We need to change attitudes towards the causes of criminal offending. We need to assume a much greater degree of acceptance of personal responsibility for ourselves and our families, and we have the right to expect much greater effectiveness from government departments that too often are demonstrably inadequate.

If the government is to have any hope of reducing the prison population by 30 per cent over the next 15 years, or even to prevent it from growing further, it needs to up its game in terms of helping those who are already in prison, and statistically highly likely to re-offend when they are released, those who are prime candidates for offending because of their circumstances, and those who are actively breeding the next generation of inmates.
That is what Whiria te Muka is setting out to do in Te Hiku, and therein lies the key to reducing the number of people who are going to jail.

There is much more that the state could do, particularly in terms of mental health services. It is no exaggeration to say that many of those who are in prison are there because of untreated mental health issues. That is not unfixable.

Many are there because of addictions. Not untreatable. Many are there because they have failed to benefit from more than a decade of compulsory education. Not unfixable.

But if the state is letting us down, we are letting ourselves down too. We need to stop making excuses. We need to stop blaming the education system for allowing some children to "fall through the cracks". We need to stop blaming anyone and everyone but ourselves for everything that is wrong, and start addressing those issues within our own families. We need to set higher standards for acceptable behaviour.

We need to reinstate the family as the cornerstone of society, although that horse has probably bolted. But even if the nuclear family is struggling to survive, we need to somehow restore the philosophy that children have a special place in society.

Every child needs to be loved, to be fed, clothed, educated, given roots and wings. Every child needs to feel secure, and to know that they are part of a family, a community, a society that values and will protect them.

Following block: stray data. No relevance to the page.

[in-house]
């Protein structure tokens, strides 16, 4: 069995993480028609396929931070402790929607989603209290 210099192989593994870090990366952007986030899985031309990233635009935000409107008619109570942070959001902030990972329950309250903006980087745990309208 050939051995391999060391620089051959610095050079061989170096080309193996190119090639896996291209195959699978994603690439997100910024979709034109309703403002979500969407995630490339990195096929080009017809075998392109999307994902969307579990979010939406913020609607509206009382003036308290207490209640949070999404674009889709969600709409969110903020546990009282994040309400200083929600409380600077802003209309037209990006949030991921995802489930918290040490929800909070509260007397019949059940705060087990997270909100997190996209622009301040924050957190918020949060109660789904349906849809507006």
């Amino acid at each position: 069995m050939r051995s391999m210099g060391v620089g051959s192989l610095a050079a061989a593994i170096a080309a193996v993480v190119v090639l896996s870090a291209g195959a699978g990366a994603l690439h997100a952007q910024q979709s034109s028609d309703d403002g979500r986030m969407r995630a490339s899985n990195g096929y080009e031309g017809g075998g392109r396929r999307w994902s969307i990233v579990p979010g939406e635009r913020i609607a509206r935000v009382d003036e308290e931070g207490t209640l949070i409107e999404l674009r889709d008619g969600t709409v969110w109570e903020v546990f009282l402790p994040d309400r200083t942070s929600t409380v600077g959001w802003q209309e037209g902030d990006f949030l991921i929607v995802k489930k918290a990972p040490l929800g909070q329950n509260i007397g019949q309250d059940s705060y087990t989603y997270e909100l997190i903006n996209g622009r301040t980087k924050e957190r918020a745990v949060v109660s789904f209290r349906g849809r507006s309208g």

Children who grow up in that environment are unlikely to end up in jail.

At its simplest, this country's prison muster is a symptom of the failure of families, and it is families that are the focus for Whiria te Muka.

Haami Piripi told Northland Age readers last week that children were at the heart of pre-European Maori society, that men played a leading role in childcare, that children were not struck and family violence was unknown. Some will no doubt dispute that, but his vision, of restoring children to their special place in society, is one that we should all support.

Mr Piripi talked about a rising tide of consciousness, and if Whiria te Muka can achieve that, every one of us will have cause to be grateful. Violence is not the sole preserve of Maori, here or anywhere else, but the vision behind this initiative is one that we can all share, and one that we should all support.

Mr Piripi has spoken many times about the unique culture that exists in Te Hiku. He believes that Maori and non-Maori in this community can achieve a degree of unity that might elude others around the country. Whiria te Muka is perhaps another manifestation of that.

Despite the strong inference at last week's summit, crime and violence are not a specifically Maori issue, and the drive must not simply be to reduce the rate at which Maori are being imprisoned.

We are all in this together. We can all learn from each other. And if Whiria te Muka delivers on its promise, we will have every right to invite the government, and rest of the country, to take close look at what we're doing.